The Inquisition and iniquity: burning heretics or history: the Inquisition, used by atheists to revile Christians, was not a Catholic killing machine, but a fairly successful attempt to save lives from secular "justice.".
Some myths are innocent, such as a young George Washington having replied when asked about cutting down the cherry tree, "I cannot tell a lie." Others reflect the technique of the Big Lie. And when the Nazis promulgated the myth of "positive Christianity," which portrayed Jesus as a Nordic character fighting a Jewish establishment, it was to be expected from a group preaching Aryan superiority and Judaic persecution. Likewise, when Barack Obama's erstwhile Trinity United Church taught Black Liberation Theology and that Jesus was a black rebel fighting an oppressive white Roman establishment, it also was to be expected from a group preaching black superiority and white persecution.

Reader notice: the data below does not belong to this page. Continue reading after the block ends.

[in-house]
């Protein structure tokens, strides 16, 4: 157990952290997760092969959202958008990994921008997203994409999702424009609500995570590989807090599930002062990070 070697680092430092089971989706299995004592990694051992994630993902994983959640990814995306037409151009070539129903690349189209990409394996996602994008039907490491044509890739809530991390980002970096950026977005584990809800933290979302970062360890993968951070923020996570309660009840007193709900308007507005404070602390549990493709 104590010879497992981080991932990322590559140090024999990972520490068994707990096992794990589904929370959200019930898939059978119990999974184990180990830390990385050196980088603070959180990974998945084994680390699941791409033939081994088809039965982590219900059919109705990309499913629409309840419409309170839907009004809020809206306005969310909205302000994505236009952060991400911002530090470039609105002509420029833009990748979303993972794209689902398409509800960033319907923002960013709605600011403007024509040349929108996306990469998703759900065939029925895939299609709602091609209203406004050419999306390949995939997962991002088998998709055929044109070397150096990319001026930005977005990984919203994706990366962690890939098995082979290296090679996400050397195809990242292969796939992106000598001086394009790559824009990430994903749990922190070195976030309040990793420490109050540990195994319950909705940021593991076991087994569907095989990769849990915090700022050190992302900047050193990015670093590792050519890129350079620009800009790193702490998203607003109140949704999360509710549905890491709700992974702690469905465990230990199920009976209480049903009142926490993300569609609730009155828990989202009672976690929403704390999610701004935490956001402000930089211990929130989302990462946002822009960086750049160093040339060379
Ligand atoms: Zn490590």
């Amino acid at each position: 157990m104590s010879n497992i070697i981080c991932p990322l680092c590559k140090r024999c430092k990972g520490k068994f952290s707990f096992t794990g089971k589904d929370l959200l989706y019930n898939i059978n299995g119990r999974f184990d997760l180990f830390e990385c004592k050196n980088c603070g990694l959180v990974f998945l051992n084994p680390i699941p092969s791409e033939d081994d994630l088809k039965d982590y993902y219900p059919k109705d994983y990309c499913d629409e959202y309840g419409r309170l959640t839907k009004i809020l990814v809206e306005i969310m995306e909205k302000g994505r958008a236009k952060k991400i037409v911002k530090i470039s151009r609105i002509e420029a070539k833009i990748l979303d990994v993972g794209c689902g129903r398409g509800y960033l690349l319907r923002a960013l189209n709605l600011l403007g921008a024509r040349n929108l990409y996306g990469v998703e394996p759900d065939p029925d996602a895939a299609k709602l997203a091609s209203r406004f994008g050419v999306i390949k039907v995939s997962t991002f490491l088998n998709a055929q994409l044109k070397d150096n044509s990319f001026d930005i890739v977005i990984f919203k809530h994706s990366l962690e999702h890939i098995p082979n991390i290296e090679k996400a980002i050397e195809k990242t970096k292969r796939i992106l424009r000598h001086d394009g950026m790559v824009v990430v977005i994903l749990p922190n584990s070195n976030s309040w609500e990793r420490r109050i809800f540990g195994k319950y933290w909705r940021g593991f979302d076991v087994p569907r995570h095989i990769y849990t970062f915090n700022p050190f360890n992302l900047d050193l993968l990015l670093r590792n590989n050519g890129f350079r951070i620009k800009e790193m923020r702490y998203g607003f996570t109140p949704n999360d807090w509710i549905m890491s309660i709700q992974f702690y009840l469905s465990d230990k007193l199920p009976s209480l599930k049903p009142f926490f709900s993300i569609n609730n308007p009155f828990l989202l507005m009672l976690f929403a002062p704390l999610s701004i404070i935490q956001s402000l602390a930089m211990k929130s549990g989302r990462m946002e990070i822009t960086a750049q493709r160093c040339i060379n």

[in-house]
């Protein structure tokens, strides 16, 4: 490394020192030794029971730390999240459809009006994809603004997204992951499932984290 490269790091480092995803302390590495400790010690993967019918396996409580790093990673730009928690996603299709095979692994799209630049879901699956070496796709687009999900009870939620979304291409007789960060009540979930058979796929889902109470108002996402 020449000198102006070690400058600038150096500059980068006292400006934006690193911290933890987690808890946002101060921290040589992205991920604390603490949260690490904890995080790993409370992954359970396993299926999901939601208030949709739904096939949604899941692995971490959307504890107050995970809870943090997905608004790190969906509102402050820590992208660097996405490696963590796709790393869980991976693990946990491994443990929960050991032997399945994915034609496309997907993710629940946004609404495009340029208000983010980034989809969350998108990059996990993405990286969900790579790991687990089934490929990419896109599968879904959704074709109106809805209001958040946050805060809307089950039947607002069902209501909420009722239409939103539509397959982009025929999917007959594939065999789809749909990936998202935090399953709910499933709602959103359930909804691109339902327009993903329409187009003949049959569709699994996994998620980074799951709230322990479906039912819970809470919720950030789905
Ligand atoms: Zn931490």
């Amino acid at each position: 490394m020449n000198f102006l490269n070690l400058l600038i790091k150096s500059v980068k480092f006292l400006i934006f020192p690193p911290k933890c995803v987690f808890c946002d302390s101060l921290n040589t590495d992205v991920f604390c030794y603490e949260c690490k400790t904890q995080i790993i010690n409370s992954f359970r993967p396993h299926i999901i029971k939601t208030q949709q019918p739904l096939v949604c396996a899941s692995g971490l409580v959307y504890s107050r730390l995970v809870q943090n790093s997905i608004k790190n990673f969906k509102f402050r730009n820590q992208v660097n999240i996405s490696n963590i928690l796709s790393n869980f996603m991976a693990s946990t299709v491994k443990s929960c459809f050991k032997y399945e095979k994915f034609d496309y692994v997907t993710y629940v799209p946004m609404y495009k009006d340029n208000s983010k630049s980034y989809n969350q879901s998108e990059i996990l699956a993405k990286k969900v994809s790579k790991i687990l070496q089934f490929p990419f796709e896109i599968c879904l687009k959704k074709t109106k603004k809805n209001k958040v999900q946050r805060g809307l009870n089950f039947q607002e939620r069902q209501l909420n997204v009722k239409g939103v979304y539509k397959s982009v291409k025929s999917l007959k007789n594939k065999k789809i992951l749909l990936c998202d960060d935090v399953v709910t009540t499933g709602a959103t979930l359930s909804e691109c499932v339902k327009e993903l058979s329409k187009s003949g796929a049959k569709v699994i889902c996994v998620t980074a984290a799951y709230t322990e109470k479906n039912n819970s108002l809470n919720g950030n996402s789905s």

Yet while the latter is believed by only a small group, this isn't because the lie isn't big but because its sympathetic subculture is small. But when the issue is the spirit of our age--which is militant secularism--it's a different matter. Thus do millions of educated people believe that Pope Pius XII was a Nazi collaborator, even though Jewish sources credit him with saving more than 800,000 Jews from the Holocaust. * And thus is it a modern narrative that the Crusades were efforts by rapacious knights and imperialistic popes to convert a peaceful Muslim world, even though we know that they were defensive actions designed to stave off Islamic aggression. [dagger] Big lies have big bases of believers when they attack the secular world's favorite whipping boy: Christianity.
But while the Crusades and Pius myths are merely cats-o'-nine-tales designed for this purpose, there may be an even taller tale. Because recent scholarship tells us that the dark stories of the Inquisitions--those medieval church entities charged with investigating heresy--are themselves more fiction than fact.